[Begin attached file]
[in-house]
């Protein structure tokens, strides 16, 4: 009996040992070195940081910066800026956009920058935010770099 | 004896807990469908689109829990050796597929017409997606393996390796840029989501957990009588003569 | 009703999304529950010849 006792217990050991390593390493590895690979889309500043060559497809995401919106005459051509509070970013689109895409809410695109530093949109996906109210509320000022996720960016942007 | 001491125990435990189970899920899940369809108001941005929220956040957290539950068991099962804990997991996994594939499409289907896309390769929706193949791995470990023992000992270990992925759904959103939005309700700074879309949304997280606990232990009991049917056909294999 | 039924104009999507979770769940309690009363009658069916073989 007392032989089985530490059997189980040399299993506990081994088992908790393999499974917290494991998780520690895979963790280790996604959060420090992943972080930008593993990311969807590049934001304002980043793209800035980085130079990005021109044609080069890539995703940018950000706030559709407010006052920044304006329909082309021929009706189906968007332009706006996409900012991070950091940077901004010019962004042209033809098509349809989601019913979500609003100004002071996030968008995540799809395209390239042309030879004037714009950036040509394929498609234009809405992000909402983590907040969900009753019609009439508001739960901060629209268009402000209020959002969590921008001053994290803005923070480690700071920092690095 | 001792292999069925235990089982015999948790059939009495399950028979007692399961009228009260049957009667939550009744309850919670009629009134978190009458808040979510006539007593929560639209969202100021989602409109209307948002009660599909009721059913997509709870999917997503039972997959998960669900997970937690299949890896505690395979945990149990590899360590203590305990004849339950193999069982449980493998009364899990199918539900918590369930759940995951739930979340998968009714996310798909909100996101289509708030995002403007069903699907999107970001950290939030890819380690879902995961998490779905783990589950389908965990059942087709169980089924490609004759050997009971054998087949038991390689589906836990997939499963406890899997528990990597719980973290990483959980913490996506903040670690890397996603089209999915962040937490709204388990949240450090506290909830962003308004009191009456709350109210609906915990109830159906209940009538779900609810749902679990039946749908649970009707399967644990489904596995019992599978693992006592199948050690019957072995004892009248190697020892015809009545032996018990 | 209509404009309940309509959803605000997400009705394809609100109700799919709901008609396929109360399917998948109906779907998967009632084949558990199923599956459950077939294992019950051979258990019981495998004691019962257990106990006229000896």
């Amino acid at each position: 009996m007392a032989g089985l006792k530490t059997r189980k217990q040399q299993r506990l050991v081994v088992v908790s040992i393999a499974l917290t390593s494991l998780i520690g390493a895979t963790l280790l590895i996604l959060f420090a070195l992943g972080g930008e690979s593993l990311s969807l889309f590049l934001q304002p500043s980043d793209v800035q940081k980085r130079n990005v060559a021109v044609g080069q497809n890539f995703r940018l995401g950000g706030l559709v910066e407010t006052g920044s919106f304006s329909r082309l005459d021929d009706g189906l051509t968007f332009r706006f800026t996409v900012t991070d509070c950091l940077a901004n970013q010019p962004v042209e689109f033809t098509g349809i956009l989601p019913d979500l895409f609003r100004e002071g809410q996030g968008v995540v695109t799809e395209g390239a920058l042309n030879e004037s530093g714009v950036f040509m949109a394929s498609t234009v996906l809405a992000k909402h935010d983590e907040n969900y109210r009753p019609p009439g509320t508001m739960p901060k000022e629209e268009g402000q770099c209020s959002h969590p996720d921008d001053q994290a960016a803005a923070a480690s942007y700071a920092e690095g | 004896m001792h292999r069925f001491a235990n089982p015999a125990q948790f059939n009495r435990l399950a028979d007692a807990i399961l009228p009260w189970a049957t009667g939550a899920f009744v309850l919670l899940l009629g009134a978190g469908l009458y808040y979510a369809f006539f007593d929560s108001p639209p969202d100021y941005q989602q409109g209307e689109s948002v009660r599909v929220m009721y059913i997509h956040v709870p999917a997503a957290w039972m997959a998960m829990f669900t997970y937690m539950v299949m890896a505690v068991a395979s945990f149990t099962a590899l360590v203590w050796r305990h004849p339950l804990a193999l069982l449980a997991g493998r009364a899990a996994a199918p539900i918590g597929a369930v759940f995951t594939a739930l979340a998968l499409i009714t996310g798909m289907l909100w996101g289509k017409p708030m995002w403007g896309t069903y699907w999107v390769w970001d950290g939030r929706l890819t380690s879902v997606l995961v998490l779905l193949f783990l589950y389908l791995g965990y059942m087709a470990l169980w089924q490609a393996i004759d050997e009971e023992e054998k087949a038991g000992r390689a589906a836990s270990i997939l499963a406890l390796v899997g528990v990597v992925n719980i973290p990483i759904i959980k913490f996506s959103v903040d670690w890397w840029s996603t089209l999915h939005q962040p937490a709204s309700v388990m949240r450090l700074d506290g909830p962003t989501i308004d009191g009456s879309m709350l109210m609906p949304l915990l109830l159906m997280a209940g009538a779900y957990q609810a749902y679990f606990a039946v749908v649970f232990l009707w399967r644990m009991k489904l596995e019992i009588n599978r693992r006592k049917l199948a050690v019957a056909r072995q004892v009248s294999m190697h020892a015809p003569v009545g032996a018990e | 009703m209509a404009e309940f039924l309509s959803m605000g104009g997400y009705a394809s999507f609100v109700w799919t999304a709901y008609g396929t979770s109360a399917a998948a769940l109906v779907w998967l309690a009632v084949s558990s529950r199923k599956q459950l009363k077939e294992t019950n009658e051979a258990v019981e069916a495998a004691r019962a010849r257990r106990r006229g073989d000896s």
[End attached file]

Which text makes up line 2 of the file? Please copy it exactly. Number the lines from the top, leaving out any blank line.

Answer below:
């Protein structure tokens, strides 16, 4: 009996040992070195940081910066800026956009920058935010770099 | 004896807990469908689109829990050796597929017409997606393996390796840029989501957990009588003569 | 009703999304529950010849 006792217990050991390593390493590895690979889309500043060559497809995401919106005459051509509070970013689109895409809410695109530093949109996906109210509320000022996720960016942007 | 001491125990435990189970899920899940369809108001941005929220956040957290539950068991099962804990997991996994594939499409289907896309390769929706193949791995470990023992000992270990992925759904959103939005309700700074879309949304997280606990232990009991049917056909294999 | 039924104009999507979770769940309690009363009658069916073989 007392032989089985530490059997189980040399299993506990081994088992908790393999499974917290494991998780520690895979963790280790996604959060420090992943972080930008593993990311969807590049934001304002980043793209800035980085130079990005021109044609080069890539995703940018950000706030559709407010006052920044304006329909082309021929009706189906968007332009706006996409900012991070950091940077901004010019962004042209033809098509349809989601019913979500609003100004002071996030968008995540799809395209390239042309030879004037714009950036040509394929498609234009809405992000909402983590907040969900009753019609009439508001739960901060629209268009402000209020959002969590921008001053994290803005923070480690700071920092690095 | 001792292999069925235990089982015999948790059939009495399950028979007692399961009228009260049957009667939550009744309850919670009629009134978190009458808040979510006539007593929560639209969202100021989602409109209307948002009660599909009721059913997509709870999917997503039972997959998960669900997970937690299949890896505690395979945990149990590899360590203590305990004849339950193999069982449980493998009364899990199918539900918590369930759940995951739930979340998968009714996310798909909100996101289509708030995002403007069903699907999107970001950290939030890819380690879902995961998490779905783990589950389908965990059942087709169980089924490609004759050997009971054998087949038991390689589906836990997939499963406890899997528990990597719980973290990483959980913490996506903040670690890397996603089209999915962040937490709204388990949240450090506290909830962003308004009191009456709350109210609906915990109830159906209940009538779900609810749902679990039946749908649970009707399967644990489904596995019992599978693992006592199948050690019957072995004892009248190697020892015809009545032996018990 | 209509404009309940309509959803605000997400009705394809609100109700799919709901008609396929109360399917998948109906779907998967009632084949558990199923599956459950077939294992019950051979258990019981495998004691019962257990106990006229000896």